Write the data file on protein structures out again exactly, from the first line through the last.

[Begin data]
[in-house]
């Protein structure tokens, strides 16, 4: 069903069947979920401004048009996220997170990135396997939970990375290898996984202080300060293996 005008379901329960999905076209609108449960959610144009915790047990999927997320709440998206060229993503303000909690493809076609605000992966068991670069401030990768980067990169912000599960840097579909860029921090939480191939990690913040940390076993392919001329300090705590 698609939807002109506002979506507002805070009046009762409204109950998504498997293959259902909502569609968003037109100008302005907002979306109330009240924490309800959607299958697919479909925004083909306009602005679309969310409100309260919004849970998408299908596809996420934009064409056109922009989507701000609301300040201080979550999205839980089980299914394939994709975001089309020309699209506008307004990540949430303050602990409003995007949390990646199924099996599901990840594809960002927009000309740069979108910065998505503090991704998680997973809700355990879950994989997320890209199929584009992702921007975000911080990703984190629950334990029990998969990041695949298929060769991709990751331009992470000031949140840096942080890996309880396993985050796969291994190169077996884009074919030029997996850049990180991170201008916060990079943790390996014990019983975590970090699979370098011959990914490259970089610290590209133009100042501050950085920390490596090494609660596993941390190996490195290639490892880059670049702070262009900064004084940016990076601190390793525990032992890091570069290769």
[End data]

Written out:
[in-house]
């Protein structure tokens, strides 16, 4: 069903069947979920401004048009996220997170990135396997939970990375290898996984202080300060293996 005008379901329960999905076209609108449960959610144009915790047990999927997320709440998206060229993503303000909690493809076609605000992966068991670069401030990768980067990169912000599960840097579909860029921090939480191939990690913040940390076993392919001329300090705590 698609939807002109506002979506507002805070009046009762409204109950998504498997293959259902909502569609968003037109100008302005907002979306109330009240924490309800959607299958697919479909925004083909306009602005679309969310409100309260919004849970998408299908596809996420934009064409056109922009989507701000609301300040201080979550999205839980089980299914394939994709975001089309020309699209506008307004990540949430303050602990409003995007949390990646199924099996599901990840594809960002927009000309740069979108910065998505503090991704998680997973809700355990879950994989997320890209199929584009992702921007975000911080990703984190629950334990029990998969990041695949298929060769991709990751331009992470000031949140840096942080890996309880396993985050796969291994190169077996884009074919030029997996850049990180991170201008916060990079943790390996014990019983975590970090699979370098011959990914490259970089610290590209133009100042501050950085920390490596090494609660596993941390190996490195290639490892880059670049702070262009900064004084940016990076601190390793525990032992890091570069290769």